It was a chilling thought.  Wandering that dark hall for eternity, with only long-dead shadows for company.  The use and strength of her body taken by Usi, and she reduced to helpless observer, powerless to live out her own rightful life.

The stakes were very high in this new world Falco had introduced her to.  She needed to start being more careful, less impulsive.  There were more ways to lose her life in Austin — and more varieties and degrees of death — than she’d ever imagined before yesterday. “It’s a good thing I didn’t know the visits to the realm of other memory don’t take up any ‘real time’.” She glanced curiously at Falco. “Do they? When I…came back…I got the impression that no time had passed at the restaurant. Could I stay for, say, an hour in that realm, without missing anything in the real world?” No…she’d lost about four hours of real time during the brief chat with her grandfather earlier. There must be some other factor at work.

“Time does move differently in Other Memory. You were fortunate — as a novice, you are not in control. You could easily have lost a week. We will work on your ability to control this aspect.”

She nodded.  “Okay.  Good.” She frowned thoughtfully. “So from now on if I want to talk to him or any of my other ancestors, I should go to Grandpa first, and have him with me when I go talk to the others?”


“Alright, I won’t try it on my own again,” she promised. “At least until I’m stronger at it. Do you have a Prima Voce?

“I do.”

“Will I always need one, or will I eventually be able to navigate that realm on my own?”

“Your reliance on the Prima Voce will diminish as your skills grow, but throughout your life he will remain a valued resource.” Falco steered the car back onto the street.

Casey stared out her window into the night, thinking about how complicated everything had become in the past 24 hours.  Vampires, ghouls, werewolves, Other Memory, the People.  And Falco.  Even with her head turned away she could feel his presence there beside her, radiating power and reassurance.  He was the only reason she was still alive; the only reason she’d found the courage to even go outside today, knowing what she did now about Austin’s secrets.  And she suspected that what she knew now was only the tiniest fraction of what this city was concealing.  Without looking away from the dark street she asked softly, “Where are we going?”

“We’re here,” he said pulling into an alley. He directed the dogs, “Stay with the car. Shout if there’s trouble.” He moved beneath the fire-escape, beckoning Casey to follow.

She stepped out of the car, looked around the alley uncertainly, then hastily joined Falco. This looked like just the sort of place one was likely to come across unsavory nocturnal types.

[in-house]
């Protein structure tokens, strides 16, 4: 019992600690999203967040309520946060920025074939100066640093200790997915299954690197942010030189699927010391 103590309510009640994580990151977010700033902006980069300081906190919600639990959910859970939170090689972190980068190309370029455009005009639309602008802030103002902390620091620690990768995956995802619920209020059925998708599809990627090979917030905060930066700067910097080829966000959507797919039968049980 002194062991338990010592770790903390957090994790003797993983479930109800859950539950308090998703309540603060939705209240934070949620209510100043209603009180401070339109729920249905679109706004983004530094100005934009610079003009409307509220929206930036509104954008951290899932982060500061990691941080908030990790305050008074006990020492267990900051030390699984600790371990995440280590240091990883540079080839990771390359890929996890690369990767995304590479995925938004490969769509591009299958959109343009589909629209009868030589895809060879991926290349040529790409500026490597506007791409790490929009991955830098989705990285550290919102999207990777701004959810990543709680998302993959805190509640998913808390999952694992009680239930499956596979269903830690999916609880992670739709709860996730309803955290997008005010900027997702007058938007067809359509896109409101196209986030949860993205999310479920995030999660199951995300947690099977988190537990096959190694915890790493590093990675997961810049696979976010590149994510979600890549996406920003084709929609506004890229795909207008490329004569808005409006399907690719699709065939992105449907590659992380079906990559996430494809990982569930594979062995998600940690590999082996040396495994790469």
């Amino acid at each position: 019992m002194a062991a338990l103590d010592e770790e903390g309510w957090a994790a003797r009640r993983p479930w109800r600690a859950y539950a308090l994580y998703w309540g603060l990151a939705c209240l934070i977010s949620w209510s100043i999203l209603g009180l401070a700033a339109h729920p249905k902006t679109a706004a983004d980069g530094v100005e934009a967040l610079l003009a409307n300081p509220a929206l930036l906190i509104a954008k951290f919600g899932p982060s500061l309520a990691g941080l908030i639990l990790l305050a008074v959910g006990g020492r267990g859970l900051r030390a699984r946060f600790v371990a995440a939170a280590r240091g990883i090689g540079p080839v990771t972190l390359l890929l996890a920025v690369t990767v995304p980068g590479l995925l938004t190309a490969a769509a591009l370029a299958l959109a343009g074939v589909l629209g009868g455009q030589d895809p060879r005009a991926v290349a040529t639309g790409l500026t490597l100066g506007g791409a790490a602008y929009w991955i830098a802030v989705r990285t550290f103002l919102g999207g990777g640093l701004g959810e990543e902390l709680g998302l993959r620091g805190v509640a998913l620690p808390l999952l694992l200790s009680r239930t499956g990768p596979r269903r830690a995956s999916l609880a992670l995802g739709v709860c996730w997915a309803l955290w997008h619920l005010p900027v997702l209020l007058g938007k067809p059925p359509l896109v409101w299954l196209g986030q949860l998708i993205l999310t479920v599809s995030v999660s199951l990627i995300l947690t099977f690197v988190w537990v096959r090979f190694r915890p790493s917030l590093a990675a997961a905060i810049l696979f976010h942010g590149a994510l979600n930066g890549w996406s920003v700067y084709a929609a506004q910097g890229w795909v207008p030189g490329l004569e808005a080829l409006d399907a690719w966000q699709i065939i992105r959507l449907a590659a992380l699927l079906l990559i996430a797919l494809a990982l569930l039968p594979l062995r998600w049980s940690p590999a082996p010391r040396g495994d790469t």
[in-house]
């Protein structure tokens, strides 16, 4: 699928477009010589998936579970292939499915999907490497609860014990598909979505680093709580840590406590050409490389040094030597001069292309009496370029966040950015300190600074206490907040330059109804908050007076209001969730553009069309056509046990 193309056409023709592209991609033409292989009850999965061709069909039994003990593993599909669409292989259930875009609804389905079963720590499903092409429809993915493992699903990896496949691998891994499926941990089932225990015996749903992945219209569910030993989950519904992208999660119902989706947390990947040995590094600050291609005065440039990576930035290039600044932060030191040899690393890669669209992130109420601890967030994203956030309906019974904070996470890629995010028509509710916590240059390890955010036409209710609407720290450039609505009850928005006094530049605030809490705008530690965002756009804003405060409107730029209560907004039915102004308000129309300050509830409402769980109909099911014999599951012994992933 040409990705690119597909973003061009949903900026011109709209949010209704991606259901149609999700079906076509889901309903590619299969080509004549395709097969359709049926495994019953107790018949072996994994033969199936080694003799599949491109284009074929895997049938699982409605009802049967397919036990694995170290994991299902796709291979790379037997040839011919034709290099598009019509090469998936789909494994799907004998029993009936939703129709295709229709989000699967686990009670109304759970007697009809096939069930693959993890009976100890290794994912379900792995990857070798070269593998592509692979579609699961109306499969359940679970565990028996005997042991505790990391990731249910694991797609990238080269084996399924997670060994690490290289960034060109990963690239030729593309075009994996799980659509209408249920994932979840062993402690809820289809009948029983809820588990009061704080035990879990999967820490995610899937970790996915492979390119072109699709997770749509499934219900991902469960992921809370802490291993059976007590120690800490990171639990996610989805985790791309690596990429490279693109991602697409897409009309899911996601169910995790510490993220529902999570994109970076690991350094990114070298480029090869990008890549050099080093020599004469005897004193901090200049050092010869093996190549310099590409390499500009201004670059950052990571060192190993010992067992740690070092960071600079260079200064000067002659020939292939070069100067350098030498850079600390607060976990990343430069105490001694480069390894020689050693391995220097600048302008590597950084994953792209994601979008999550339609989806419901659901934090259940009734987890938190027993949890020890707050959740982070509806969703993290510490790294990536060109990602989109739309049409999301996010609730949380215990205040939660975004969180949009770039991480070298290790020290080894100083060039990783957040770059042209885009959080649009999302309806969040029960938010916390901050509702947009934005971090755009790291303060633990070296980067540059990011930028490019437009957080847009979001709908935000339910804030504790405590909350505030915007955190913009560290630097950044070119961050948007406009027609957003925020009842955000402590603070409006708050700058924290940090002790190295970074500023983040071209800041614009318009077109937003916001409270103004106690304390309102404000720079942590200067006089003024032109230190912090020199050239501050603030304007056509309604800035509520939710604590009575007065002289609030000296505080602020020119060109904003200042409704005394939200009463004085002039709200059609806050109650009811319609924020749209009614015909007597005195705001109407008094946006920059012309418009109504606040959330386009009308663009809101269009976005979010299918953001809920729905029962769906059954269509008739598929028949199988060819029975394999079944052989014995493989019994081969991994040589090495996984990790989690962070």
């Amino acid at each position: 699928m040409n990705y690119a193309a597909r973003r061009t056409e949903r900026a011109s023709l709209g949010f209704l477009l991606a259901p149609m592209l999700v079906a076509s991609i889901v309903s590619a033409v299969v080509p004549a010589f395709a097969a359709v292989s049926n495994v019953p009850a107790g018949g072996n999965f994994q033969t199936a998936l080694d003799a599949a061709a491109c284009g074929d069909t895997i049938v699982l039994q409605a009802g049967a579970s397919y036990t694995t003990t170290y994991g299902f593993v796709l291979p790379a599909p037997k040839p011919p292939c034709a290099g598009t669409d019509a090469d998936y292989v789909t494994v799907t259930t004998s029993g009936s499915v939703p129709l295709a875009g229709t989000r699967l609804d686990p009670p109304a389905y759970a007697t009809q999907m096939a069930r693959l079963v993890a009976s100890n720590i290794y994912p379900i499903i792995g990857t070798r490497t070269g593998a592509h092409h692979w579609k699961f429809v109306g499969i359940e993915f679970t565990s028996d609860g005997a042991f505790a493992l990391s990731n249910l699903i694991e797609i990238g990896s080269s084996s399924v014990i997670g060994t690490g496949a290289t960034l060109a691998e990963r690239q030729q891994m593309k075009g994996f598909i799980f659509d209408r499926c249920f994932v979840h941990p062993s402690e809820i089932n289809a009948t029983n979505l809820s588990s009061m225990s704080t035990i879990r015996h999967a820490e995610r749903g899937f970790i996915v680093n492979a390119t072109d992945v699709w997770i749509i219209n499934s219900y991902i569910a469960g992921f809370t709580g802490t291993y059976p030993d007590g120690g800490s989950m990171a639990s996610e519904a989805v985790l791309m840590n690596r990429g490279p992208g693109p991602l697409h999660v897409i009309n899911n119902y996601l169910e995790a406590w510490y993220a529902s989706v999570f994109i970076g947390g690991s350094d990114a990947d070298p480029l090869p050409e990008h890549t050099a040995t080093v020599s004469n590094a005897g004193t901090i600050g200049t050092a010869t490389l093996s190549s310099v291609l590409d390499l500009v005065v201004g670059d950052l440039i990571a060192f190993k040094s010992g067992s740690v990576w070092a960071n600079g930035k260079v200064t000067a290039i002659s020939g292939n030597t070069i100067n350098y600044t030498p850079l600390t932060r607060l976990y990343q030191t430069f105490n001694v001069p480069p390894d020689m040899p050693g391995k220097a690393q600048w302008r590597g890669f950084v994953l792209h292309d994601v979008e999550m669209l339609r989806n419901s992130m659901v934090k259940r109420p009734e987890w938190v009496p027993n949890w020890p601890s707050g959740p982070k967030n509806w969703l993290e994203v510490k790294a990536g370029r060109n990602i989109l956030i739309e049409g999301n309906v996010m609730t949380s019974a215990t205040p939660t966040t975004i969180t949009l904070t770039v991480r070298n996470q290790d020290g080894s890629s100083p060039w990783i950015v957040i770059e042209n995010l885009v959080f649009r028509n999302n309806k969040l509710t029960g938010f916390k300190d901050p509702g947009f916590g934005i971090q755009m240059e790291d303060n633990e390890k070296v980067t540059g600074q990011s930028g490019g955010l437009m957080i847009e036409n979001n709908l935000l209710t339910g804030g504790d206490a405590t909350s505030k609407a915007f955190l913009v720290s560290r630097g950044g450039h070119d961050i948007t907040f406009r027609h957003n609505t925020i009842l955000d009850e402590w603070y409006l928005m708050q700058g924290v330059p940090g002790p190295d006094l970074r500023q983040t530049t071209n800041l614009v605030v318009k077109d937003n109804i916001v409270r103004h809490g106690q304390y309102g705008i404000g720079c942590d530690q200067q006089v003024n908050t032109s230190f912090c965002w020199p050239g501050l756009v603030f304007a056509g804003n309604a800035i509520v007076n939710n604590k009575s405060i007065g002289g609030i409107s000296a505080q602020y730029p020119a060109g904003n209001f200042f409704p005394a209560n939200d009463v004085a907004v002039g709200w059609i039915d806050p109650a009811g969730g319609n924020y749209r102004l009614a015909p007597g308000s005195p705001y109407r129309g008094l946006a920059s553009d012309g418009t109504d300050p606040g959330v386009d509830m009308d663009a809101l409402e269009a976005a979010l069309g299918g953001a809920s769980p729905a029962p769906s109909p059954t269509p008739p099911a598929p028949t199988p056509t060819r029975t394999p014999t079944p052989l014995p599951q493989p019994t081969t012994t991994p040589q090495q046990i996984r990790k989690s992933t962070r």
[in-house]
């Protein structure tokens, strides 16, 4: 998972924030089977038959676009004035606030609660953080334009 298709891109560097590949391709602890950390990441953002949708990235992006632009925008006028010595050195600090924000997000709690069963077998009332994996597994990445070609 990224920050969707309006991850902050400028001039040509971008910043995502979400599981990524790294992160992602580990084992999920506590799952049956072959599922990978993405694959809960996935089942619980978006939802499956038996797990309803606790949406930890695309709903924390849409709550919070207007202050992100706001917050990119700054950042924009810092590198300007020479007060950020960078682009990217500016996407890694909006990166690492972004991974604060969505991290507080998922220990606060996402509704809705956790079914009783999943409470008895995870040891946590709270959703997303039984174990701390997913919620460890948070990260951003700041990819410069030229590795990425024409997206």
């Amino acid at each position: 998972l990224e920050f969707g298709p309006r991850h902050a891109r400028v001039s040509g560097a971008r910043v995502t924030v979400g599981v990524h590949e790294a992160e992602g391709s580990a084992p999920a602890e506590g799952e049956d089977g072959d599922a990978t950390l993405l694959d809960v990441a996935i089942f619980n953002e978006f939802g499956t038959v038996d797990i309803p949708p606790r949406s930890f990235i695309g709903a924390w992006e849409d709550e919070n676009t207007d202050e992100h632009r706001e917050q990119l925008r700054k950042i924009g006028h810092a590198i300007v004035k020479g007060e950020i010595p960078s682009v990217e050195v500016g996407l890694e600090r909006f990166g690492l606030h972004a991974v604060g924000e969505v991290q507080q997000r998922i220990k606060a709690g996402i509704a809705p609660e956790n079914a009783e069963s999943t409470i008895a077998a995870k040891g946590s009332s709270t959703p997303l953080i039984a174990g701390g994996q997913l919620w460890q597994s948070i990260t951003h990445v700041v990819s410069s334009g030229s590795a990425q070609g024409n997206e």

Falco reached up, the ladder descending to meet his hand. He climbed up to the stairs and then moved to the rooftop.

Casey followed carefully, trying to climb as quietly and deftly as the dark form above her. The night really wasn’t her natural element, at least not yet.

They were atop a three story building, Falco leading her to the far side. Across the street, she saw another building consumed in flames. Shadowy figures — more than fifty of them — stood about watching and laughing.


Her wide-eyed gaze moved from the fierce blaze down to the people on the street. No…not people. Vampires. And more of those blood-tainted servants — ‘ghouls’ was the word that popped up from the new filing cabinet in her head — that Falco had described earlier.

“Damn,” Falco sighed.

“What was it?” Reflected flames leaped in her eyes as she stared at the destruction. “Why are they burning it?”

“It was the stronghold of an ally. Potentially a powerful ally. They are making an example of him and his people.” He scowled. “They’ve just made our work harder.”

Casey suddenly looked closer at the conflagration, then around at the surrounding streets. “I know this place. We were down there last night, weren’t we?”

He nodded.

“To bring your friend home…Mr. Houseman.”

“That’s right.”

Concern filled her face. “Do you think he was in there?” Had Mr. Houseman survived one inferno only to perish in another? “Do you think they killed him?”

“I’m sure he’s got more suffering and humiliation to endure,” Falco answered with a grim tone, “But the true death is not far away for him.”

The true death…it had the ring of a well-used phrase, but it was one Casey hadn’t heard before. Although, given all the many ways there were to die in this city, she wouldn’t be surprised if each had its own special name. She looked up questioningly at her mentor…

His jaw set, she could see anger boiling behind his eyes.

Chagrined, she set her curiosity aside for the moment. Falco had just lost — or was about to lose — a friend and ally, and it had struck him deeply; now wasn’t the time for idle questions. She reached hesitantly up to lay a comforting hand on his arm. “Maybe there’s still time to save him?”

“No…” He sighed, “His time is over. New allies must be cultivated. Weaker, less reliable allies for sure.” He took a last, long glance at the fire and turned. “Come.” He walked back to the firescape. “Let’s get back.”

She turned to follow him. “Where? Back home?”

“To the car. We have a meeting.”